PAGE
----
THE BLOG
11/14/2014 04:52 pm ET Updated Jan 14, 2015

The Homeless Should Not Become Invisible

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Fort Lauderdale, Florida has become the center of an aging debate when a 90-year-old World War II veteran refused to follow a new city ordinance by continuing to serve the homeless food on public property. As an in-depth article from The New York Times explains, the city of Fort Lauderdale is trying to support their local homeless population. Complaints about crowds of people and unsanitary practice led the local government to pass the ordinance. The Times claims that local businesses and chambers of commerce want the homeless to be less visible.

Therein lies the problem. For as much awareness as modern media can promote causes and drive positive impact, Americans, as a society, have a hard time facing a national identity with a homeless population. It is one thing to see a Great Depression-era photograph of men standing in a bread and soup line, but another thing to see people lining up for food at a public beach in person. Poverty too often is just a statistic or a public service announcement.

This is not an unusual occurrence. For Super Bowl XL, Detroit set up parties to move the homeless from sight. In one of the worldliest displays of Americana, society was too proud to be honest. The aim is to treat all people in the most humane way as possible, but unless there is bold recognition that there are people in the United States who go without enough to eat tonight, there will be no change. Human suffering is never easy to see, but instead of complaining there should be an increased response -- a response not only from civil institutions or non-profits, but from society as a whole.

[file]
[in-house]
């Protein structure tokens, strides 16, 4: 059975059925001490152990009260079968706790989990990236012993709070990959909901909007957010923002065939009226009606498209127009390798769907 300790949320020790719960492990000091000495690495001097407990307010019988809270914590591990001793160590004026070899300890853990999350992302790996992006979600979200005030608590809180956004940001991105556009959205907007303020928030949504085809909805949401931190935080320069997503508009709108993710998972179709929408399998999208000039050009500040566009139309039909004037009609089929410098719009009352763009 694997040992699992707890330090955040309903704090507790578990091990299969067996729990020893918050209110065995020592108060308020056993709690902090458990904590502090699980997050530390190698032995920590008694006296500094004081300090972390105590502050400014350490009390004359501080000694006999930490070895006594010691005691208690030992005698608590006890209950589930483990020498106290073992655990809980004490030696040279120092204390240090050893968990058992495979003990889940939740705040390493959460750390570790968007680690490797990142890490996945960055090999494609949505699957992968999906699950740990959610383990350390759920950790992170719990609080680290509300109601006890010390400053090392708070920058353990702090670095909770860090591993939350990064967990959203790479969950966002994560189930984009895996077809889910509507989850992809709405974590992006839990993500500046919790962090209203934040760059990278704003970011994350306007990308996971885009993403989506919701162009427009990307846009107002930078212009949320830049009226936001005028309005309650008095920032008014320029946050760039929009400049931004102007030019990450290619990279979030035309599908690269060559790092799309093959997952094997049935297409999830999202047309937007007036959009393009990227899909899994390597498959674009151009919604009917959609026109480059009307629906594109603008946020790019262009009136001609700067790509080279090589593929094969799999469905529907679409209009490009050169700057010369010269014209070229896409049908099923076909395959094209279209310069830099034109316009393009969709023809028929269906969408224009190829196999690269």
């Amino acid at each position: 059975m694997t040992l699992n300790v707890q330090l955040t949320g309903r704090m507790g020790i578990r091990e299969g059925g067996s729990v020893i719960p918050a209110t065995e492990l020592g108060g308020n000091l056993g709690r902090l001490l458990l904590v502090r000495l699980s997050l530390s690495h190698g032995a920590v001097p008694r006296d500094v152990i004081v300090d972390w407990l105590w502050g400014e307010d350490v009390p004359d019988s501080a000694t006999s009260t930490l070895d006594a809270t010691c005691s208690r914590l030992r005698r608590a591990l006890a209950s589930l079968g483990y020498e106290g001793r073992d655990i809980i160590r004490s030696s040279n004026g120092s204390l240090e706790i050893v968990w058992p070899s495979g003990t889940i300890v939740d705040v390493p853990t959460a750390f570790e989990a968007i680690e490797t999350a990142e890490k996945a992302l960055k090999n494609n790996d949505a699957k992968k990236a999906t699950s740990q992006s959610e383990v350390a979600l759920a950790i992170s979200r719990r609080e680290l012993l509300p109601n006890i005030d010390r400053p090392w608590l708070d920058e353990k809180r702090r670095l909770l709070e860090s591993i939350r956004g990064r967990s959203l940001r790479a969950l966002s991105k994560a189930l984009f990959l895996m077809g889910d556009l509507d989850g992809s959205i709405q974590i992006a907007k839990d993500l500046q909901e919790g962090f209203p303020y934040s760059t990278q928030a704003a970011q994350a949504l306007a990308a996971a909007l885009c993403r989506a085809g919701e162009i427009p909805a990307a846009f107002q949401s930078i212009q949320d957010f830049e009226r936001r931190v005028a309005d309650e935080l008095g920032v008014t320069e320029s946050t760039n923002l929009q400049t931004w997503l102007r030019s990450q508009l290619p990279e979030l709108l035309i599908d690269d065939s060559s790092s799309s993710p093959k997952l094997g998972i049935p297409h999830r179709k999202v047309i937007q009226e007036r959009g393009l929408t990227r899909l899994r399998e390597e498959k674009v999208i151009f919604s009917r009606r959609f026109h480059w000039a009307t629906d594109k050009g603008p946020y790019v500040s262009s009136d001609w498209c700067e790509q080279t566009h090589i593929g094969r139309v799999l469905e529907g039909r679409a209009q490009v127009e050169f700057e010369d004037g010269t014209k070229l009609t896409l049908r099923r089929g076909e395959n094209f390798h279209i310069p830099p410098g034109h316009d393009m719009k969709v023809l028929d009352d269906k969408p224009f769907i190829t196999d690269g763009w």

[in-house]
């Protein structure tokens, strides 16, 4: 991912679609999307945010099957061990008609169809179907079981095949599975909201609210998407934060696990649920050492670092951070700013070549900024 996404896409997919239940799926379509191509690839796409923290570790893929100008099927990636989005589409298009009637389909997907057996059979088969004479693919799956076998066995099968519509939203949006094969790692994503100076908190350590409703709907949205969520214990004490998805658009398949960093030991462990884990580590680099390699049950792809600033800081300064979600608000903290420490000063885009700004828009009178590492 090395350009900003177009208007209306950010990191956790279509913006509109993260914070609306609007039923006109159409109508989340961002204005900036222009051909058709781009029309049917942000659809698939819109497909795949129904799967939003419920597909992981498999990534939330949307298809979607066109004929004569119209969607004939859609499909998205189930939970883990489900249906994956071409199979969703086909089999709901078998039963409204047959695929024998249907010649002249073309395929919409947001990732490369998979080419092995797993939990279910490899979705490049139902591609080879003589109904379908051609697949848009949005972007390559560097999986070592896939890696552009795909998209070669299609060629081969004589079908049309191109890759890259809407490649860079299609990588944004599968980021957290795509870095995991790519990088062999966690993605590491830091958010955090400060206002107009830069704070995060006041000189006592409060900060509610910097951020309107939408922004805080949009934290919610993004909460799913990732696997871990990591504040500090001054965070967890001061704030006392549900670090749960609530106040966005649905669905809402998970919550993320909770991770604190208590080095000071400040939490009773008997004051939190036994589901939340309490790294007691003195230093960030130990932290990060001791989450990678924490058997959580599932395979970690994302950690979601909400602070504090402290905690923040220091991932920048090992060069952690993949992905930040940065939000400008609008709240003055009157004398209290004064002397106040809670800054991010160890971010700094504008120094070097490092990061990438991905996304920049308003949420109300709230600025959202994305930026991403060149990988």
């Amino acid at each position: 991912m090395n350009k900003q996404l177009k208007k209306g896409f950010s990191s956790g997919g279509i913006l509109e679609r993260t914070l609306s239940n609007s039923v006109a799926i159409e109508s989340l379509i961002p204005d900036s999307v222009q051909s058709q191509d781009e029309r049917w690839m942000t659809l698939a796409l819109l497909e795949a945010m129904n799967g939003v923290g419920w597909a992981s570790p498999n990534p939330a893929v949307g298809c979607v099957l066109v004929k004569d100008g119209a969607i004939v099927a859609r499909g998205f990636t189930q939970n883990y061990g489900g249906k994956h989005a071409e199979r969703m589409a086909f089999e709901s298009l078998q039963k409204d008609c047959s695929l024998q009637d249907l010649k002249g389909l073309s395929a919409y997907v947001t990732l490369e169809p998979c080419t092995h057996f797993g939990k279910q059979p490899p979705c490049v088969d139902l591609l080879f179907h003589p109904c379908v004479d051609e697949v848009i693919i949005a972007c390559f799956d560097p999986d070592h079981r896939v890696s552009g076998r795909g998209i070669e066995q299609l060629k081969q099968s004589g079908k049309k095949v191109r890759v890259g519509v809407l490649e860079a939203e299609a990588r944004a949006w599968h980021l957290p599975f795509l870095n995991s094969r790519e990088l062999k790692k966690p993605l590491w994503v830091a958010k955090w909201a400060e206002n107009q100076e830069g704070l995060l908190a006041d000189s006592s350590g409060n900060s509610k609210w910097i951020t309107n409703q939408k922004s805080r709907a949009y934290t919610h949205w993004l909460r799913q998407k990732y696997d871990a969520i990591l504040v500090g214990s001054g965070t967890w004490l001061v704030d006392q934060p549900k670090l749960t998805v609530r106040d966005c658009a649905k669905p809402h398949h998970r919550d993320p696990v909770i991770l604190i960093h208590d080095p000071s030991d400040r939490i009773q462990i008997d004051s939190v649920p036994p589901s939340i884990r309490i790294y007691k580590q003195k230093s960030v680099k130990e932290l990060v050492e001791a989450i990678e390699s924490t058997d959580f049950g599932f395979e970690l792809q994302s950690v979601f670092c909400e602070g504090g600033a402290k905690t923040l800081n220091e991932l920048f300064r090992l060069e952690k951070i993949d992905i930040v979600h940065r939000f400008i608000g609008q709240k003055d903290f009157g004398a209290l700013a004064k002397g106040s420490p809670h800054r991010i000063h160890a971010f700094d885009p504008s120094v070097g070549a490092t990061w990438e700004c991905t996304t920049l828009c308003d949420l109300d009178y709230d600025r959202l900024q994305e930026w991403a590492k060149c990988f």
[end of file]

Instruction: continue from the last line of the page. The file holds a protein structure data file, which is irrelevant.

According to The National Center for Children in Poverty, 22% of children in America live in poverty, but what does this really mean? Percentages tend to dehumanize people, and every person should be more than a statistic. Poverty is the biggest threat to a child's well-being. Citizens that interact directly with poverty like teachers, social workers, hospitals, and so on, can put a face to the numbers, but how often is it hidden from public events, vacation spots, or even public policies? Often policy that is aimed to help the poor rarely makes the news or is a talking point during election season.

By making homelessness and poverty less visible, we are dehumanizing a complete section of the population. There is no need to develop arguments for why a nation must care for the most disadvantaged because it is clear. But, the cold hard reality is that for a society to function it must invest into people. The human capacity to thrive leads to a more perfect union among all citizens. On the other hand, allowing people to simply survive leads to a dull future ignoring our failures as a people.

Public feeding may or may not be an effective way of distributing needed food, but at the same time people still arrive for the assistance. If the programs intended to help the poor were doing an adequate job, then there would be no need for someone like Arnold Abbott. The national issue is that people cannot stomach seeing others who do not have enough to fill their own. The visibility of poverty confronts a society to ignore or to solve, and only one truly eliminates it from the national identity.